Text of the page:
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Labels on commissary shelves give shoppers heads-up on nutrition

By Robert Goetz | 502nd Air Base Wing Public Affairs | Feb. 7, 2017

JOINT BASE SAN ANTONIO-RANDOLPH, Texas-- Grocery shoppers at commissaries throughout the armed forces can now easily see if the food items they’re choosing are healthy.

Labels clearly visible from the shelves are giving them a heads-up and, in some cases, a thumbs-up.

Labels designating food items as “low sodium,” “whole grain,” “low fat” and other health categories are part of a Defense Commissary Agency initiative called the Nutrition Guide Program, an extension of the Go4Green Program targeted at military dining facilities.

“Most customers, unless they’re health-conscious, don’t look at the nutrition labels on the back of food items,” said Claudia Smith, Joint Base San Antonio-Randolph Commissary manager. “With these labels on the shelves, it’s easier to visualize. It gives the military community a better way to stay fit.”

Rolled out in January, the Nutrition Guide Program aligns criteria for tagging grocery items as closely as possible with Go4Green, the color-coded system that designates “green” items as nutrient-dense.

Through this alignment, the program aims to meet Go4Green’s overall food consumption goals in building a healthy eating pattern, influence healthier purchasing behaviors, reinforce nutrient density and performance while increasing self-efficacy and support the mission of the military community, according to DeCA.

JBSA-Randolph Commissary employees labeled shelves in December preparing for the January rollout, Smith said.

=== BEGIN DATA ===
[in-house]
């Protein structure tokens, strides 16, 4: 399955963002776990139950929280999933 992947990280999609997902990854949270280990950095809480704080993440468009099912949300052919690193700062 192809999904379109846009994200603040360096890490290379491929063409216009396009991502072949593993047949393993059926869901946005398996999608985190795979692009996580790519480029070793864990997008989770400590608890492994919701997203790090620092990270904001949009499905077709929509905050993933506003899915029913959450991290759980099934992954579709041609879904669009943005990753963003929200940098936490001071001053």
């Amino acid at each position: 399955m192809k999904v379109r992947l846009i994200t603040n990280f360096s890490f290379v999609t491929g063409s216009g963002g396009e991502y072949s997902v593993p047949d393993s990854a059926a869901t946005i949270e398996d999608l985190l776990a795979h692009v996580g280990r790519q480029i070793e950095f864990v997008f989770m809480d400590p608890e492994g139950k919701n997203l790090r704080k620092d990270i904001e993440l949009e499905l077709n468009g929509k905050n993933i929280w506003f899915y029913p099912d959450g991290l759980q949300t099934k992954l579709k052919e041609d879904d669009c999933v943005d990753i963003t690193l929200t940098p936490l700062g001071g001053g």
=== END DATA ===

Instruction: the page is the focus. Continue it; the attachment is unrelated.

DeCA’s five nutrition attributes, with corresponding labels, are “whole grain,” “good source of fiber,” “low sodium,” “low fat” and “no sugar added.” The “organic” label is given to items that have been certified as organic by the U.S. Department of Agriculture. Some items are also given the “Thumbs Up” designation as a high-nutrition, high-performance food.

Not all foods are included in the program. Some of the categories that are part of the program are chilled meats, baking goods, condiments, bread, frozen foods, canned goods, grains, pasta, soups and cereal and breakfast foods. Fresh meat, fresh seafood, fresh produce, coffee, tea, water and seasonings are among the items that are not part of the program.

Because the program is so new, Smith said she is not able to determine its impact on shoppers.

“Customers are still getting used to the idea,” she said. “By the end of this month, we may be able to see if it’s working in our store.”

However, Smith said she is excited about the program from her own consumer’s perspective.

“I’m a regular shopper,” she said. “Before, I didn’t look at the labels. Now I’m more likely to choose the healthier item.”